Hot to Write a Letter to the Editor

One key action that an individual can undertake to promote bike acces is to pen a letter to the editor for a local, regional or even a national publication. Whether there is an access crisis looming, a forest management plan under review or you just want to keep mountain bicyclists in the news, a letter to the editor is a great way to do it. These notes can be short, easy to write and are often printed.


Keep letters short. Newspapers rarely print more than 200 to 250 words. Keep letters positive. No one likes reading negative letters. Instead, try to offer constructive ideas or be part of the solution.

Email your letters and follow with a paper copy. Newspapers appreciate a digital copy but may require a hard copy with your signature for identity verification.

General Pro-Mountain Biking Points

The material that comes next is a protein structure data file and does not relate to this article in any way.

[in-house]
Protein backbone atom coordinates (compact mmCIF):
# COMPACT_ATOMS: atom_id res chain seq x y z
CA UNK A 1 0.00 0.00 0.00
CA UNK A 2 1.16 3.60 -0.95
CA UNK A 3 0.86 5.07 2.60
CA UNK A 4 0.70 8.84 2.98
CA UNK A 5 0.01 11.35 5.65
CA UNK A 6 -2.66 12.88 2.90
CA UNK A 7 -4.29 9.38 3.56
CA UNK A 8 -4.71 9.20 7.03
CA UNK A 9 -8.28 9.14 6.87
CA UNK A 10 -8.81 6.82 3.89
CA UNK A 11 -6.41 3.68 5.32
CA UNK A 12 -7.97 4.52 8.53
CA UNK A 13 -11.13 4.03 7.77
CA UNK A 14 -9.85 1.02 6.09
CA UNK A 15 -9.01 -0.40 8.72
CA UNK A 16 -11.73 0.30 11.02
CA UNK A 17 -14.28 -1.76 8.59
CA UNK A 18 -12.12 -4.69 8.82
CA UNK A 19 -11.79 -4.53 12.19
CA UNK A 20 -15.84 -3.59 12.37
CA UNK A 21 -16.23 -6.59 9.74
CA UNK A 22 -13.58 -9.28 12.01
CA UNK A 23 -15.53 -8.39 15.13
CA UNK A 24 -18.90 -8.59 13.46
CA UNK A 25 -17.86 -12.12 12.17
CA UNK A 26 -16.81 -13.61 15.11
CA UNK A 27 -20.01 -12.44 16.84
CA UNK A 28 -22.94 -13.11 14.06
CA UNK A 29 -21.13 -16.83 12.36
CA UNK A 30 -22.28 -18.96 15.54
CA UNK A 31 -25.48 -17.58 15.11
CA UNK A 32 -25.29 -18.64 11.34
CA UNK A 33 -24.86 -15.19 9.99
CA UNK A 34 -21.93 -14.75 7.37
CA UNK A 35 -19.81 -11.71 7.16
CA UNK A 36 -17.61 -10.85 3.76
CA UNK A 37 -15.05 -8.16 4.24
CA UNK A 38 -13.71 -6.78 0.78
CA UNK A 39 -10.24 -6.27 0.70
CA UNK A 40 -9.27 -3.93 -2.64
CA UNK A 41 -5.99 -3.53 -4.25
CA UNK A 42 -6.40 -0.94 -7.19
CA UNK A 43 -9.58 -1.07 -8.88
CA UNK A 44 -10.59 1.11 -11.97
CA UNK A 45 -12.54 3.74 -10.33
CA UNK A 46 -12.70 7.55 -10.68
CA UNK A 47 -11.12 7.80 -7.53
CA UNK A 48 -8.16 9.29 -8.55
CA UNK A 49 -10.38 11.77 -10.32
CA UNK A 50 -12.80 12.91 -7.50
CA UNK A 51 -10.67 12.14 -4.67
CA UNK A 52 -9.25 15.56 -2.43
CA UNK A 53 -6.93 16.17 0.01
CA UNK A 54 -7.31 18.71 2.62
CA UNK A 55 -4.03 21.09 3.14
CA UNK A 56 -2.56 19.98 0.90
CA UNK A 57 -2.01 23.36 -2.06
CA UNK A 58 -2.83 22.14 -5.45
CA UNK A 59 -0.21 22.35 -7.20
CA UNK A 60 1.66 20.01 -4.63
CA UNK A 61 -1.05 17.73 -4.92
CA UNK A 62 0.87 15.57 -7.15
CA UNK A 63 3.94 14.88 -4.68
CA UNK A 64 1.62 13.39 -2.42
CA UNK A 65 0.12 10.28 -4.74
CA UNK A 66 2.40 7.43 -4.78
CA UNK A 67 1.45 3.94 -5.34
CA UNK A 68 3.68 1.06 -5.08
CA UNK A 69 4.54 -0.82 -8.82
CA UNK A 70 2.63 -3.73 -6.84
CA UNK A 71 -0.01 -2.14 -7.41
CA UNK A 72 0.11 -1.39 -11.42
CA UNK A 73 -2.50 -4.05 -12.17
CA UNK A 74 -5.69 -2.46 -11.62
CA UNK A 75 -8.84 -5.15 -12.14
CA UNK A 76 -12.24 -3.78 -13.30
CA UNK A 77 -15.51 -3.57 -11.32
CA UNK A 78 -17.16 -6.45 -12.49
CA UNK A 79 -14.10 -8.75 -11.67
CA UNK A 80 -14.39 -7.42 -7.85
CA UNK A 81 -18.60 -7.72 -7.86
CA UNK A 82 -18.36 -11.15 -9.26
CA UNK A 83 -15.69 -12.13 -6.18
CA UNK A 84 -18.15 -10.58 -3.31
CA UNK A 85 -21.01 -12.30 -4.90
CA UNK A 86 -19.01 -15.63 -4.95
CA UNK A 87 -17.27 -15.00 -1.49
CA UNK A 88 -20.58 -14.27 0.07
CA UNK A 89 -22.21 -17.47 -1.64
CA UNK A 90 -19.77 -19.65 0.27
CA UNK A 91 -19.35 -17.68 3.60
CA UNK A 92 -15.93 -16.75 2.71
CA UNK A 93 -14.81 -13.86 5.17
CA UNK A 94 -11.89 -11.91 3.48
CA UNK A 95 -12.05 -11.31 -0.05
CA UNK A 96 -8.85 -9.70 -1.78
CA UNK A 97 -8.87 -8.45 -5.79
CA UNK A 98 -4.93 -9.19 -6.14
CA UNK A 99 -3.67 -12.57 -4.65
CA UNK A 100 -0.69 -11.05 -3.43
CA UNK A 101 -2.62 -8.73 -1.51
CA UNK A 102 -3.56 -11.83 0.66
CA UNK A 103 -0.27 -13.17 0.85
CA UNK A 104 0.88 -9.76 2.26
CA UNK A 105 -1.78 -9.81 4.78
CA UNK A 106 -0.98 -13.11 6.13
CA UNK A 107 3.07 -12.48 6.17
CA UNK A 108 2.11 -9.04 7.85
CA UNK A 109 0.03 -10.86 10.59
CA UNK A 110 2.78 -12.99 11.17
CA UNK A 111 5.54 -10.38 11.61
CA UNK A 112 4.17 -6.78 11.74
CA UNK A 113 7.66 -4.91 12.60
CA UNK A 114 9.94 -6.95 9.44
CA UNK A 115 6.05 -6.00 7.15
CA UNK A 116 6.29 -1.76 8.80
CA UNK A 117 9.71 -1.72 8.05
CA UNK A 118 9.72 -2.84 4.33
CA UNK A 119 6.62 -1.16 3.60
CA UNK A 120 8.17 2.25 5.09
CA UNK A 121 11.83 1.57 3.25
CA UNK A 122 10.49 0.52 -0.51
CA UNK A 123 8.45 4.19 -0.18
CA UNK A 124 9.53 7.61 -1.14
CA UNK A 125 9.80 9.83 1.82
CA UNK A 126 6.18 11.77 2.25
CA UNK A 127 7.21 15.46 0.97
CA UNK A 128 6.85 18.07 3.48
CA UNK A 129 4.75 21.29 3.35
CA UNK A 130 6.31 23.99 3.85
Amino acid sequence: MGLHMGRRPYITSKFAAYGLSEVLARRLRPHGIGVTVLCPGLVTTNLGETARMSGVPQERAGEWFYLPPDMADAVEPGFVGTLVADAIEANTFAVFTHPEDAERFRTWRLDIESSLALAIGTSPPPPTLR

Mountain biking is a low-impact, human-powered, legitimate recreation group. Cyclists give back to their local trail systems by volunteering, protecting the environment and preserving open space. The vast majority of cyclists are responsible, considerate riders.

Science shows that the environmental impact of bicyclists is similar to that of hikers. Off-road cycling is a great form of exercise and helps combat the societal trend toward obesity.

Bicycling helps reduce air pollution by getting people out of their cars and onto bikes. Mountain bike tourism contributes to the economic vitality of a community by boosting retail, restaurant, hotel, gas and grocery sales.

A united trails community — one that includes mountain bicyclists and other trail groups — can be a powerful, effective voice for increased federal, provincial and local recreational trails funding.

Deflecting Anti Mountain Bike Arguments

It is important to judge all trail users by the collective group, not a few inconsiderate people. Mountain bikers have a similar impact on the trail as hikers.

Trail damage typically stems from poorly constructed trails, regardless of user type. Trails can be built for all user groups to enjoy. Trails can be designed to control speed and support shared use.